We are a commune of inquiring, skeptical, politically centrist, capitalist, anglophile, traditionalist New England Yankee humans, humanoids, and animals with many interests beyond and above politics. Each of us has had a high-school education (or GED), but all had ADD so didn't pay attention very well, especially the dogs. Each one of us does "try my best to be just like I am," and none of us enjoys working for others, including for Maggie, from whom we receive neither a nickel nor a dime. Freedom from nags, cranks, government, do-gooders, control-freaks and idiots is all that we ask for.
Despite the alleged benefits of "diversity" in the American educational system, in the actual behavior of pre-adolescents and adolescents, diversity does not appear to be the most important characteristic that youngsters themselves use in their choice of friends and companions. If you observe college students walking, eating or choosing where to sit in a large lecture hall, you are far more likely to see males with other males and females with other females, blacks sitting with blacks and Asians with other Asians. But Asians, despite their reputation for remaining aloof on campuses, seem good at finding commonalities based on shared interests. They are visible, not segregated in Asian enclaves by prejudice against them or by choosing friends exclusively from their own ethnic group, and they excel, on the average, on academic accomplishments. It is almost inevitable for them to be role models for less academically single-minded students to emulate.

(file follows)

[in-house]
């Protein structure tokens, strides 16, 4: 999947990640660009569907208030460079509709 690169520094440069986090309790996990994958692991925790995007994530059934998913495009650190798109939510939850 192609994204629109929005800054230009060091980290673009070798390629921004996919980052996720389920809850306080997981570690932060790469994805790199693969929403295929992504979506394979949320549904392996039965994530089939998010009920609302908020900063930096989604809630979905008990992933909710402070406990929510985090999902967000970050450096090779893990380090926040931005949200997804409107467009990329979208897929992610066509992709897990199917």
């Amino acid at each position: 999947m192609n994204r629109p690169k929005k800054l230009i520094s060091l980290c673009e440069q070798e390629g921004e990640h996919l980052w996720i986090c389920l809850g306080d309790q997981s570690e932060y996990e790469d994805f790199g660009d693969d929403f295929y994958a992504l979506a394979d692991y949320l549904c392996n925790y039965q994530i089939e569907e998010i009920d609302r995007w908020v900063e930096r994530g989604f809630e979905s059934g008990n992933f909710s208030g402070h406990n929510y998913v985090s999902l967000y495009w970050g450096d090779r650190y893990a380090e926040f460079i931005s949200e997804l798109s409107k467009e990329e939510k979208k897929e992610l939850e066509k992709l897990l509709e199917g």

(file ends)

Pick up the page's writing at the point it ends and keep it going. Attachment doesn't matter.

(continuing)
I've never had trouble making friends with Asians. It's easy if you treat them as the individuals they are and not as stereotypes. And, unlike a different "minority" group that gets far more attention than deserved when it comes to "diversity" issues, they don't appear to me to carry a chip on their shoulders.